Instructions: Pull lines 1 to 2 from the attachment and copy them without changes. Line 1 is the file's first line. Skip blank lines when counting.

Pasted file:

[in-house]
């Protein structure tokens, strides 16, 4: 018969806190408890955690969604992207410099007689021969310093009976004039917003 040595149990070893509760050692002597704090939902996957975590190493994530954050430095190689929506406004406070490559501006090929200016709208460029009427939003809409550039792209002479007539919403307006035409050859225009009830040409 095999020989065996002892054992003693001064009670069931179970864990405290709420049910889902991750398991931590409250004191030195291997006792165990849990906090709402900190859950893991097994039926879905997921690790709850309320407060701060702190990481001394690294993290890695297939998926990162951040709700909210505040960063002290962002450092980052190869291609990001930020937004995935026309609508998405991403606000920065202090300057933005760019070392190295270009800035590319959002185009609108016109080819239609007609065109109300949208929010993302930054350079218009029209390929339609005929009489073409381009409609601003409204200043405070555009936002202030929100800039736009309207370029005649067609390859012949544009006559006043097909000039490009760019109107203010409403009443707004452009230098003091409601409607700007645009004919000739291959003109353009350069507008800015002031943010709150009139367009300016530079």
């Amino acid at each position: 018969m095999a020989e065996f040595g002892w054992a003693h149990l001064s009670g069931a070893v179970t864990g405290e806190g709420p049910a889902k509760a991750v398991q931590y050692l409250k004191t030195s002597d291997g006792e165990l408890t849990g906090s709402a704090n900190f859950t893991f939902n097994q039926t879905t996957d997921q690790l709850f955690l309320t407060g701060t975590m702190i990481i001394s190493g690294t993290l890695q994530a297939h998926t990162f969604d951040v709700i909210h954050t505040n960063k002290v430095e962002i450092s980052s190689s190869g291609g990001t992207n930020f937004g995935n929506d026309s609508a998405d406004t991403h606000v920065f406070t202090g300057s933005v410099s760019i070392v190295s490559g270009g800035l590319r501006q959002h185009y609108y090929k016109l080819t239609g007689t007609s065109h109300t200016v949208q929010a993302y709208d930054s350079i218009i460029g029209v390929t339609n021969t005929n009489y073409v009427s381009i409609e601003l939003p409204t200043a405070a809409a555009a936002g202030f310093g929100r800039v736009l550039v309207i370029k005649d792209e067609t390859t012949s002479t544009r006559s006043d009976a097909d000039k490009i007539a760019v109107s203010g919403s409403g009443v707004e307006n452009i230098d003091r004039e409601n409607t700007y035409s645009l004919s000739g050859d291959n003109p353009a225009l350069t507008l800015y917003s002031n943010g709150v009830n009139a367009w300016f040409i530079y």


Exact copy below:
[in-house]
């Protein structure tokens, strides 16, 4: 018969806190408890955690969604992207410099007689021969310093009976004039917003 040595149990070893509760050692002597704090939902996957975590190493994530954050430095190689929506406004406070490559501006090929200016709208460029009427939003809409550039792209002479007539919403307006035409050859225009009830040409 095999020989065996002892054992003693001064009670069931179970864990405290709420049910889902991750398991931590409250004191030195291997006792165990849990906090709402900190859950893991097994039926879905997921690790709850309320407060701060702190990481001394690294993290890695297939998926990162951040709700909210505040960063002290962002450092980052190869291609990001930020937004995935026309609508998405991403606000920065202090300057933005760019070392190295270009800035590319959002185009609108016109080819239609007609065109109300949208929010993302930054350079218009029209390929339609005929009489073409381009409609601003409204200043405070555009936002202030929100800039736009309207370029005649067609390859012949544009006559006043097909000039490009760019109107203010409403009443707004452009230098003091409601409607700007645009004919000739291959003109353009350069507008800015002031943010709150009139367009300016530079």